Click the above picture to read our one pager on the 2016 AEDCC
The CCAB will be hosting our second annual Aboriginal Economic Development Corporation Conference (AEDCC). This exciting event recognizes the contributions AEDC’s make to Aboriginal business, community prosperity, and to the Canadian economy. AEDCs are a growing force in Aboriginal commerce. The themes of this year’s conference will be financing and the importance of maintaining positive relationships between AEDCs and their communities. This event will offer networking and knowledge-sharing opportunities for businesses, AEDC executives, community leaders, government, and corporate Canada.
Join us and be part of the conversation!
Wednesday October 19, 2016
|5:30 pm Registration and Opening Cocktail Reception|
|7:00 pm Opening Dinner and Keynote Presentation|
|Thursday October 20, 2016
|8:00am Breakfast and Networking||3:00pm Networking Break|
|9:00am Opening Remarks||3:25pm Afternoon Breakout Sessions|
|9:15am Morning Keynote Presentation||4:40pm Closing Panel Discussion|
|9:45am Panel Discussion||5:35pm Break|
|10:30am Networking Break||7:00pm Closing Dinner Party|
|11:15am Morning Breakout Sessions||7:30pm Opening Remarks|
|12:30pm Lunch||7:40pm Closing Keynote Presentation|
|1:25pm Afternoon Keynote Presentation||8:00pm Dinner|
|2:15pm Panel Discussion|
|CCAB Aboriginal Business Members*:||$395||$19.75||$414.75|
*Available only to CCAB Aboriginal Business Members – defined as Aboriginal Business owned and operated by 51% or more Aboriginal person(s). If you are unsure whether your company is registered as a member or not, please visit the CCAB Membership Directory for more information.
**Must provide copy of valid student ID
Breakout Session Information
Morning Breakout Sessions
1. Start-up Financing
AEDCs face unique challenges in trying to secure start up financing. Some new firms lack a solid credit history, generally operating on reserve, which complicates their access to capital. This initial weakness forces AEDCs, chief, and council to consider using community funds to increase start up equity in development projects. This panel will discuss strategies AEDCs can employ to secure start up financing as well as the risks associated with these choices.
2. Big Business Financing
Many AEDCs have grown into impressive and dynamic business organizations. These success stories none the less face obstacles when trying to gain access to major project financing, especially when doing business on reserves or are looking to take part in major equity projects. These hurdles are made more complex by regulatory and legal issues associated with the Indian Act. This panel will try to identify the main challenges and identify possibly solutions to these issues.
3. Trust and community give back
AEDCs are not simply businesses, they have a duty andmandate to improve the communities they represent. This can prove difficult for them to do directly, as they are set up as for profit businesses. To ensure that AEDCs give back to their communities in a meaningful way, they are to set-up trusts. It is important to set these trusts up early and be clear on how much will a community can expect to get from its AEDC. This conversation highlights the best practices and strategies that can be employed to effectively use trusts to achieve community goals.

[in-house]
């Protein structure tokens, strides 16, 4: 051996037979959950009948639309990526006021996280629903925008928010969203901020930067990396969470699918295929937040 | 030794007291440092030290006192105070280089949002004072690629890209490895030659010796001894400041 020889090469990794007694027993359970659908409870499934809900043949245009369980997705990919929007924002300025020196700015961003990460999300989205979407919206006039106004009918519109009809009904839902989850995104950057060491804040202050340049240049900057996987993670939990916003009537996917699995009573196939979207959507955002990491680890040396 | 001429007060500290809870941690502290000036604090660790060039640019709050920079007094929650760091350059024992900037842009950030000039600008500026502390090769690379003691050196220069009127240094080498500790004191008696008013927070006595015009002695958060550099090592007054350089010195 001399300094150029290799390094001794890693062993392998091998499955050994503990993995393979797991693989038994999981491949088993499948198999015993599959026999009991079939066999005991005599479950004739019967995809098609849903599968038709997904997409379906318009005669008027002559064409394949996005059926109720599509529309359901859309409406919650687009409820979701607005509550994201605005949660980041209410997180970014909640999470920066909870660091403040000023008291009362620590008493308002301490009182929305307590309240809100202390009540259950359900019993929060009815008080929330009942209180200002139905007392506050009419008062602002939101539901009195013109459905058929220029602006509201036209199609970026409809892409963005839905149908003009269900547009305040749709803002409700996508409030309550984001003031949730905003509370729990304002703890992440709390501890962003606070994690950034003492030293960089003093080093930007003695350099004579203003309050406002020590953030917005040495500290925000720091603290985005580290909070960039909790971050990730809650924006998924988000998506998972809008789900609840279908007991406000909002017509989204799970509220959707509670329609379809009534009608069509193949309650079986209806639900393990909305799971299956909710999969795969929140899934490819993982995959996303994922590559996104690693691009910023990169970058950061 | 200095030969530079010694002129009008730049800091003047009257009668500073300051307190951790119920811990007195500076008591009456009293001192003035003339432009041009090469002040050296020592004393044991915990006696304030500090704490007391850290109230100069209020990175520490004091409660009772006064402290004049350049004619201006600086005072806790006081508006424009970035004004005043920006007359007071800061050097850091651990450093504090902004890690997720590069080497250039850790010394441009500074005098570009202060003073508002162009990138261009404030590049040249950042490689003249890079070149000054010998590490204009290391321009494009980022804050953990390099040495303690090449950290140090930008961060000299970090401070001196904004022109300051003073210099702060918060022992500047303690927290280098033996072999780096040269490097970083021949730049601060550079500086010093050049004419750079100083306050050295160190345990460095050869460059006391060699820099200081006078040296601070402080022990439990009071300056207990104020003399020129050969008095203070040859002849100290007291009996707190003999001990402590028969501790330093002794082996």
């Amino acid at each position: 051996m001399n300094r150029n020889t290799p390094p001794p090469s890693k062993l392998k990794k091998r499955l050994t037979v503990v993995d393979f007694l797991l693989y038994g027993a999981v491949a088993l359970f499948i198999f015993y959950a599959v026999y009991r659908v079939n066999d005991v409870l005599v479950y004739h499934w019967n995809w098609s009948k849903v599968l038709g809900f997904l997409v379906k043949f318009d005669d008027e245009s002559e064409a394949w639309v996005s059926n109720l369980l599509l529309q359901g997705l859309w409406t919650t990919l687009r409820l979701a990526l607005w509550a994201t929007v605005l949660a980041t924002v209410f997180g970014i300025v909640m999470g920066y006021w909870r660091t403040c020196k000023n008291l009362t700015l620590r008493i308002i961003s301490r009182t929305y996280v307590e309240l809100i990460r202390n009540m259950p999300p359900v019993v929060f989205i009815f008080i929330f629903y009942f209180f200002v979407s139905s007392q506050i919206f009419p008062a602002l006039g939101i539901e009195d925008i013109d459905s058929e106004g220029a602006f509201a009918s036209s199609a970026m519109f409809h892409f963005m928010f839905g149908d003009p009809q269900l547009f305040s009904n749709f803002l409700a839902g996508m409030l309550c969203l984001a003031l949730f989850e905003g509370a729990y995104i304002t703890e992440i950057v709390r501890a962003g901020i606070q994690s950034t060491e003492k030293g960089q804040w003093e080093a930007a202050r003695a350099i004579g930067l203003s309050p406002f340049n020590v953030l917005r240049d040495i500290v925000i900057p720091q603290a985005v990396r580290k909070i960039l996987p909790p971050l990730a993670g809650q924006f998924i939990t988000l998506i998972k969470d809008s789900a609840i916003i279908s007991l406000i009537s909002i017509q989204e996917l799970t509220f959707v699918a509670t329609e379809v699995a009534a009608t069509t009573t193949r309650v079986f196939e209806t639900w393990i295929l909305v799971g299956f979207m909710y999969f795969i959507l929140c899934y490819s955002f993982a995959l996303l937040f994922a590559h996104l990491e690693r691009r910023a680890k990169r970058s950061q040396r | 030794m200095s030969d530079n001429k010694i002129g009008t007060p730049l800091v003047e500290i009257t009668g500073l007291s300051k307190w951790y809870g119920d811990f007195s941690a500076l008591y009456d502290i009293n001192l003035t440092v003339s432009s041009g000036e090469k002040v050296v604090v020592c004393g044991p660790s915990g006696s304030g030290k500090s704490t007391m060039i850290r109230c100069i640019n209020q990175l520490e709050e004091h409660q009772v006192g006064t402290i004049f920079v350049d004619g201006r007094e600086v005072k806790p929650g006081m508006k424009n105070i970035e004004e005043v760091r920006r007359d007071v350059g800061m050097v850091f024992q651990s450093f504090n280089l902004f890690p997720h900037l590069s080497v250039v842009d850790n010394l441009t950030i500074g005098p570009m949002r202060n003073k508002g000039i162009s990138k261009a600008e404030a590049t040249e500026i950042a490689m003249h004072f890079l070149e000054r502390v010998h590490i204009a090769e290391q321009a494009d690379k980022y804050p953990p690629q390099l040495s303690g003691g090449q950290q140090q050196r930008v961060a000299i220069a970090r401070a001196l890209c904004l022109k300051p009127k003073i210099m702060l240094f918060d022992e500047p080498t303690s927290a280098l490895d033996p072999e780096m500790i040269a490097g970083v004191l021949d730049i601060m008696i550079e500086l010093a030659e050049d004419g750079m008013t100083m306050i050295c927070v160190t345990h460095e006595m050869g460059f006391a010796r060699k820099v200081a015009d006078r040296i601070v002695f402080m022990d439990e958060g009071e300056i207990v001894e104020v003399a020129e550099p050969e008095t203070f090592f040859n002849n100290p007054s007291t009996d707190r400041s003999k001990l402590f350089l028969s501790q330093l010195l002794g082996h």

Afternoon Breakout sessions
1. Building synergies with Aboriginal and non-Aboriginal government
The goals of AEDCs and non-Aboriginal governments are often similar; to promote prosperity and economic development in First Nations, Inuit and Metis communities. Government policy and programming in many cases has been a catalyst for AEDC business growth, examples like FITT programs Aboriginal set aside, or loan guarantee programs, can provide the support an AEDC needs to overcome the hurdles that come with businesses development on reserves or in remote areas.
It is no secret that to many Aboriginal communities face a lack of even basic infrastructure, such as water, electricity and year round road access. What is given less attention is the impact this has restricting business growth, restricting access to customers, suppliers and partners, as well as creating tremendous additional hurdles business growth. The unprecedented Federal allocation for infrastructure represents an unprecedented opportunity to close the estimated short fall of roughly $40-60 shortfall for infrastructure on reserve. Creating an opportunity to align industry, First Nations and government goals. This infrastructure development would also unlock economic growth in communities across Canada and help Aboriginal businesses support positive socio-economic outcomes and work with non-Aboriginal companies to drive growth across the country.
3. Indigenous Procurement throughout the entire supply chain.
The Mining Shared Value (MSV) venture of Engineers Without Borders Canada has joined forces with the Canadian Council of Aboriginal Business (CCAB) to conduct a national research project looking at the economic and social impacts of procurement for Aboriginal suppliers in the Canadian mining industry. Through field visits and interviews with over seventy key informants across industry and private Aboriginal business, this research aimed to further develop the business case for procuring from Aboriginal suppliers, as well as identify the best and evolving practices for further Aboriginal engagement in one of Canada’s largest industries. Our research has documented practical examples of the successes and challenges which companies, Aboriginal Economic Development Corporations (AEDCs) and private Aboriginal businesses encounter in the field. We will be presenting the results from this research with the goal of supporting corporate practices and guidelines and informing relevant stakeholders about developments in Aboriginal procurement.